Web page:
Does gender affect game reviews?

A small but significant controversy recently arose over G4’s review of Metroid: Other M (if you haven’t read it, go read it now). Their reviewer, Abbie Heppe, gave the game a low score and accused the game of portraying female protagonist Samus Aran in a light that she claimed “smacked of sexism.”

Natsu X FairyTail4626d ago (Edited 4626d ago )

Pretty good read. I'll approve to support it. Keep it up my ninja.

Cratos87804626d ago

this is another mediocre Wii game. Got very average mixed reviews.

Some were saying Metroid: Other M would be Game of the year. lol.

Cevapi884626d ago

if it was Olivia would have gotten a 10....just sayin'

CoreGamer4625d ago

"this is another mediocre Wii game. Got very average mixed reviews.

Some were saying Metroid: Other M would be Game of the year. lol."

how I miss the open zone...

Ocelot5254625d ago (Edited 4625d ago )

well it has metacritic of 79%, which is quite mediocre idd so i can't report you as a troll cuz you are right

gamerben4625d ago

well 79 is 29 percent above average.

Most wii games like PRO KNITTING will probably recieve about 50% or so.

+ Show (1) more replyLast reply 4625d ago
AndrewRyan4625d ago

However it is kind of obvious. Both Men and Women have different thoughts and views on things, so of course it would only lead to a difference in a reviews of anything.

iamtehpwn4625d ago

The Game plays the same way on the Kitchen TV as it would in the living room.

Blaster_Master4626d ago (Edited 4626d ago )

lol, it seems that devs and publishers hire anyone these days, as long as they got a degree, or of a certain race or gender. I was on twitter one day and seen a dev put up a craigslist ad looking for female game testers simply for the fact that the dev felt the gaming industry needs more variety and also felt girls need to have a bigger impact in the gaming industry. I understand that girls need to have be more involved if they want the games that they like, cause only girls know what they like, but hiring someone simply because they are a girl and show just a little interest in making some money, not actually caring to be a game tester, goes to show the current state of the gaming industry. These publishers and devs dont even have a passion for games. I see games have decent graphics but dont even have as much depth as a game as old and relevant as Blaster Master. Im not even talking about innovation, Im just talking about the core of the game being as shallow as a drunk 80 year old man who goes to a strip club with a bottle of viagra. Im sick of seeing all these games that have so much potential but most fall off the deep end in just 10 mins of playing time.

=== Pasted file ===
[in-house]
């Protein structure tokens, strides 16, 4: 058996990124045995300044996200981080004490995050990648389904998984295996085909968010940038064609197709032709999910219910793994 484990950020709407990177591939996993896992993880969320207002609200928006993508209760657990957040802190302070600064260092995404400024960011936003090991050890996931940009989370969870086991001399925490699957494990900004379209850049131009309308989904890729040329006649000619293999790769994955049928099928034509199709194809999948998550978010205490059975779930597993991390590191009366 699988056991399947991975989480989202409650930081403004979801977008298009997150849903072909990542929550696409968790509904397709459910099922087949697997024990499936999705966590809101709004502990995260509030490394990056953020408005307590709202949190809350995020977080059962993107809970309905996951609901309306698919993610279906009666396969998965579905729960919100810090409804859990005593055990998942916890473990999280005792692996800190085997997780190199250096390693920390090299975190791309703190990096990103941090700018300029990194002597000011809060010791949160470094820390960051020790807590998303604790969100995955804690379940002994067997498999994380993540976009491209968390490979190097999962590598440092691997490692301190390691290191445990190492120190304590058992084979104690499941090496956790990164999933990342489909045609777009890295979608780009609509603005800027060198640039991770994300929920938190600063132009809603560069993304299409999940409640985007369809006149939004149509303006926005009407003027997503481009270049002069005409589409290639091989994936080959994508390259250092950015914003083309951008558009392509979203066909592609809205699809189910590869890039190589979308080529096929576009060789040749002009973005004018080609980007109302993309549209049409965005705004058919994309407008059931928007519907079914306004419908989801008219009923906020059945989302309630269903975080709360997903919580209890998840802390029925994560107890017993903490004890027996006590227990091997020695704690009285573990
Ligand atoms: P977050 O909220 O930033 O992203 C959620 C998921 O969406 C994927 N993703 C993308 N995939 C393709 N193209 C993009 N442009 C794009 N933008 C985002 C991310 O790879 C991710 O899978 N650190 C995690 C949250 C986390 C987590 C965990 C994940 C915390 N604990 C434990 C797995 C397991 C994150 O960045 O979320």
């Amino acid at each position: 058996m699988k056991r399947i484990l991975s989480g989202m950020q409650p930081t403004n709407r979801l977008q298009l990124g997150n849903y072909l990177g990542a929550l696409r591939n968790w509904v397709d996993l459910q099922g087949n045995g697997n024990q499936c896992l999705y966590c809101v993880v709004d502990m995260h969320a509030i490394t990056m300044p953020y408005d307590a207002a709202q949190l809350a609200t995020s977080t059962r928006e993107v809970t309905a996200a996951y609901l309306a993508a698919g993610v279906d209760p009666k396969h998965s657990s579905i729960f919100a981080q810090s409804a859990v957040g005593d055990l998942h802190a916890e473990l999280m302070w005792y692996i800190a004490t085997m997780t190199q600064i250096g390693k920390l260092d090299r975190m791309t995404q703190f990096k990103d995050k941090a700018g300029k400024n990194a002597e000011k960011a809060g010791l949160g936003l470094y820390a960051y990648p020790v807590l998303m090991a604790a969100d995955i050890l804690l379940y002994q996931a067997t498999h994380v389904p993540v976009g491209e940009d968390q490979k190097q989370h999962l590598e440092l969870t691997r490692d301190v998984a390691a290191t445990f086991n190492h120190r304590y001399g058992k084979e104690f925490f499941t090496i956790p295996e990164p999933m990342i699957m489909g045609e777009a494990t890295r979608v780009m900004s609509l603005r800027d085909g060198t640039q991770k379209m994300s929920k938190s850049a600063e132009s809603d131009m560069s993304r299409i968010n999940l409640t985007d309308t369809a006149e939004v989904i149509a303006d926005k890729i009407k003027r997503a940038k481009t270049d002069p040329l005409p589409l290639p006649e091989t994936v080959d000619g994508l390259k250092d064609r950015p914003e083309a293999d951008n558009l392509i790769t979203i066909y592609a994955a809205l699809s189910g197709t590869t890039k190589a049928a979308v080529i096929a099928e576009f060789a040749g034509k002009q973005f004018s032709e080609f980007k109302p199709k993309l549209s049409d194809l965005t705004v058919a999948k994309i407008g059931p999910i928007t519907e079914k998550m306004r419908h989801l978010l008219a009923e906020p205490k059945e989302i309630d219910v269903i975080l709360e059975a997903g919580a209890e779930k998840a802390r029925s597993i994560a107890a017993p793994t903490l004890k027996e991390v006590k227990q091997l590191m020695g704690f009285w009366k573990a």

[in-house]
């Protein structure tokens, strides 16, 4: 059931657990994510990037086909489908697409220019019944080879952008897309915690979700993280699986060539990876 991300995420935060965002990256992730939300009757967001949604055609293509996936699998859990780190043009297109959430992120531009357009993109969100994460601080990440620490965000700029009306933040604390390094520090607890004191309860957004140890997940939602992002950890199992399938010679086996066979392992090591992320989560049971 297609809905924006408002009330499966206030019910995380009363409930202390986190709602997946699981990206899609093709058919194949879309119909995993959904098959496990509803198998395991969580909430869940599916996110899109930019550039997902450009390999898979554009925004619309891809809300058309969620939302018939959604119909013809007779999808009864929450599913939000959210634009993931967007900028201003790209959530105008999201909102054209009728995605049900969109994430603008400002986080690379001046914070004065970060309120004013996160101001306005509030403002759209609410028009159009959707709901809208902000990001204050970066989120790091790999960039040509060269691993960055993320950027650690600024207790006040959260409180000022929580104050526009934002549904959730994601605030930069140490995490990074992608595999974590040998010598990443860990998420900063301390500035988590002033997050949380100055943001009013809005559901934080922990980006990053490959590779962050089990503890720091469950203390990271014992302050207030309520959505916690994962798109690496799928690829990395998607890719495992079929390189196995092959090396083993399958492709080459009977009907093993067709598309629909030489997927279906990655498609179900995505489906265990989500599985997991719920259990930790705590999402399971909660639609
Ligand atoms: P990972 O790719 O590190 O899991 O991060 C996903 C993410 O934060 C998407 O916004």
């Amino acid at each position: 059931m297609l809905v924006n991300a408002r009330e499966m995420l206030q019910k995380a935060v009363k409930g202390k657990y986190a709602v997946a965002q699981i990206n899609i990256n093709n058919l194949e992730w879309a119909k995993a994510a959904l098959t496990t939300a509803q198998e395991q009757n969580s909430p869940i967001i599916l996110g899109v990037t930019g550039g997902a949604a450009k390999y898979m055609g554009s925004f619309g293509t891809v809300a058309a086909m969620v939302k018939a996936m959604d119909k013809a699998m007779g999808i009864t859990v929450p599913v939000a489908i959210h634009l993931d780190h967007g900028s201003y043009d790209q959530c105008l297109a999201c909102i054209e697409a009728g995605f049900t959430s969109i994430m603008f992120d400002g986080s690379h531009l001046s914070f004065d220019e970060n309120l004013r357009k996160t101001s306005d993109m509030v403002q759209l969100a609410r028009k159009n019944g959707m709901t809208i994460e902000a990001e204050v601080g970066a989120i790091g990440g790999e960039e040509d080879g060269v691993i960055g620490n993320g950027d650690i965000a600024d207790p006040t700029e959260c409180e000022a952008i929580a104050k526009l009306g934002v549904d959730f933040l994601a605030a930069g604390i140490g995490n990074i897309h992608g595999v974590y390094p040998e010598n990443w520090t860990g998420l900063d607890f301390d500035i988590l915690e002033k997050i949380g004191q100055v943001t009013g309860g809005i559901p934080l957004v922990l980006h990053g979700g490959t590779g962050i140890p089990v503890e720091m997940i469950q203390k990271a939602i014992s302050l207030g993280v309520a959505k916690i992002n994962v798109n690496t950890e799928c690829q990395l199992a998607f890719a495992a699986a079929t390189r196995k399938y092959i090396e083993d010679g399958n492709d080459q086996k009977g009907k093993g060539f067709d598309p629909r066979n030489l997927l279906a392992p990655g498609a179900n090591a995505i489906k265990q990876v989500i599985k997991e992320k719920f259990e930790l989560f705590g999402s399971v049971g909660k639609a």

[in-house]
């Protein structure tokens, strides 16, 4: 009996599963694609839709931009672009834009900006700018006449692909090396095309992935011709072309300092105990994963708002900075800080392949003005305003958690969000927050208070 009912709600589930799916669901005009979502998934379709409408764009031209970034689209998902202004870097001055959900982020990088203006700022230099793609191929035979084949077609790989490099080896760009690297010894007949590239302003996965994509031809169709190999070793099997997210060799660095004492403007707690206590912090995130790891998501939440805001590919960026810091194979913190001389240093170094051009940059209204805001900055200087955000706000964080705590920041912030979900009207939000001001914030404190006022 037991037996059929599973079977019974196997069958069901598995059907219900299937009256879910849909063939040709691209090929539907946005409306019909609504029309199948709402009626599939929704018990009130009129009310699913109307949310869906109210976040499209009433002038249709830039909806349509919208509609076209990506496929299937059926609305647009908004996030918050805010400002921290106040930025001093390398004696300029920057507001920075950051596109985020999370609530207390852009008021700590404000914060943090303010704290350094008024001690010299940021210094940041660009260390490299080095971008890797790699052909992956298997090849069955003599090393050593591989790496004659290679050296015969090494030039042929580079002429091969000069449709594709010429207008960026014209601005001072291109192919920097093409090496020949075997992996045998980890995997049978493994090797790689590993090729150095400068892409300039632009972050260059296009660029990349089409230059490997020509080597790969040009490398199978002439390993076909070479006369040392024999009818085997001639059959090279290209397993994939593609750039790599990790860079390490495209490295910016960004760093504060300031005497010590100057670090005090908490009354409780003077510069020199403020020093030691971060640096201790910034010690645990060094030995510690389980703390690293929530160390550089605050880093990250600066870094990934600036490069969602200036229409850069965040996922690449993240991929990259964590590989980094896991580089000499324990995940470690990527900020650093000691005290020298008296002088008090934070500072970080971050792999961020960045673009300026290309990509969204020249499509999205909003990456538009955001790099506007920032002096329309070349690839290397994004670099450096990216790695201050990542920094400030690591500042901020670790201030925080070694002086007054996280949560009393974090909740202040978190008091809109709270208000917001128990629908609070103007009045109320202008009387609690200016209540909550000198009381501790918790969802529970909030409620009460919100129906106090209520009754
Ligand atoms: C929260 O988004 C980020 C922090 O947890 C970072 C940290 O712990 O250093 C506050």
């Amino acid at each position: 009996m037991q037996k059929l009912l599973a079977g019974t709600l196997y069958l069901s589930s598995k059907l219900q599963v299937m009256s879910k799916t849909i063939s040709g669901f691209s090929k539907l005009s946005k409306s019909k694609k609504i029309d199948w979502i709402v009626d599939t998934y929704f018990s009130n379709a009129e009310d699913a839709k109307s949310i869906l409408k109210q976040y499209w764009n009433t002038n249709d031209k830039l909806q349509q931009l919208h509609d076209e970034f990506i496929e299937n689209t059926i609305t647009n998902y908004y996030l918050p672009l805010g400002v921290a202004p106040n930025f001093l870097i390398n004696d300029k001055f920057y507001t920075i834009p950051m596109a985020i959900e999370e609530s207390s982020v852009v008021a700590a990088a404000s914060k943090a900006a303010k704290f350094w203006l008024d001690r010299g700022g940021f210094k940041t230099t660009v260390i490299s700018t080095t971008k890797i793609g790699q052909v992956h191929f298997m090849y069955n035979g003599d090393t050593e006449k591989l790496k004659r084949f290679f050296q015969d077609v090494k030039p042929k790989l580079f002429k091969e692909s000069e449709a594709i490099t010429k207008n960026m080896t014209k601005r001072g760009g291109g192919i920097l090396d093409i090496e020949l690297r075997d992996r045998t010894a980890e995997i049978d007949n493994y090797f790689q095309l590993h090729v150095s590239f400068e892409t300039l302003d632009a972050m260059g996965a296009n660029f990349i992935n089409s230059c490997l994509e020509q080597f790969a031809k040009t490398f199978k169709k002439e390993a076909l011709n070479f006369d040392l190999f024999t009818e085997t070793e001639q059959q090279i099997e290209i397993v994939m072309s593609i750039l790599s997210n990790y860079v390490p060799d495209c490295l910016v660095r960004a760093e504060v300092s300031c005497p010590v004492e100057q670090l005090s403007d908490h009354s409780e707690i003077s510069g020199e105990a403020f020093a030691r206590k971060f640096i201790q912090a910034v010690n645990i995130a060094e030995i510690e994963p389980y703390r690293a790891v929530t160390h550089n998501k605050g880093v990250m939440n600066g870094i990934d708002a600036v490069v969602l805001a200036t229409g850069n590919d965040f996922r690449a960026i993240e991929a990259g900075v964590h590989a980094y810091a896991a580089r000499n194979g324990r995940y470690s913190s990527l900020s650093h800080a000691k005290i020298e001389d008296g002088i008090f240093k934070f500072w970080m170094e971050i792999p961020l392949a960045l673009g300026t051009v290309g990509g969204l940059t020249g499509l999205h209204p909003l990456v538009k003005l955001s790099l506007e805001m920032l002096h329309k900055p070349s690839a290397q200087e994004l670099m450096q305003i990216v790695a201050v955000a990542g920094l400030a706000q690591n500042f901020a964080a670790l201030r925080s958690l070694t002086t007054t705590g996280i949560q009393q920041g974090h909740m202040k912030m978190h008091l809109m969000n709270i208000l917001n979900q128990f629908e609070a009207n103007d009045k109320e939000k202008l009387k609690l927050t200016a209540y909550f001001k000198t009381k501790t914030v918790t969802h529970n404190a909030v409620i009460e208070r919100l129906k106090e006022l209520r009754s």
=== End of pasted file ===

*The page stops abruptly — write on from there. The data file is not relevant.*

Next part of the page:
Tony P4625d ago

I dunno what to tell you. There are plenty of games out there that prove you wrong.

Play more of them, I guess.

Raikiri4626d ago ShowReplies(2)
AceofStaves4625d ago

Western literature and culture has tens of thousands of years of storytelling, both written and oral tradition, where heroes (main characters) are male. Campbell called it the 'Hero's Journey.' Epics from Homer, to Beowulf, to the Arthurian legends, and today's action movie heroes, feature the stories of men battling against adversaries. So it's hardly surprising that most games feature male leads - or that some gamers are more comfortable with male leads.

I'm a woman who has been gaming for decades, and I prefer male protagonists. Why? Because most games are written by men and I find most game writers don't write female characters I can relate to, or want to play.

It's not sexism; it's poor quality writing.

lightningsax4625d ago (Edited 4625d ago )

We also need more female writers in the games industry. Sure, that's the same thing that engineering and mathematics organizations say about their professions, but this rings true in what you're pointing out. There are female writers out there; why aren't they contributing to the gaming world?

Actually, that last question is probably a whole other can of worms when talking about the games industry at large, and we haven't even reached Japanese culture and what that does to gender roles in games...

My closest analogue to this is another Japanese title: Final Fantasy VI. Terra, our bold, brave female hero, has a freak-out moment and decides to retire from saving the world - just cook, clean, and take care of kids - later on in the game. I didn't get it when I was a kid, but when I replayed it a year ago, my jaw dropped. Same here, with all the kid/baby/baby/kid stuff. There's a Bottle Ship, for Ridley's sake!

lightningsax4625d ago (Edited 4625d ago )

This article isn't the worst, but come on. GamePro's a for-profit site, they should have some info standards.

First of all, you can't answer "Does gender affect game reviews?" by just exploring Metroid: Other M and mentioning an aspect of Gears 2. Silly. The author would be more accurate in calling it "Editorial: I'm Sitting at my Desk Thinking of Random Things, and One of These Includes a G4 Review of Metroid: Other M."

If you have to write this article, take nine-tenths of the time you spent on musings and survey the review spectrum for at least this game. Look at the averages between male and female reviewers. Look for word patterns or concepts to be exclusive to one gender or another. Maybe you'll start getting an answer; maybe you won't. There will be analysis problems if there aren't enough professional female game reviewers.

Also, if you're going the anecdotal storytelling route, check out Zero Punctuation's take on this game. Yahtzee makes some snide remarks, of course, but he definitely points out the same exact thing that Heppe did. And yeah, he's not a girl.

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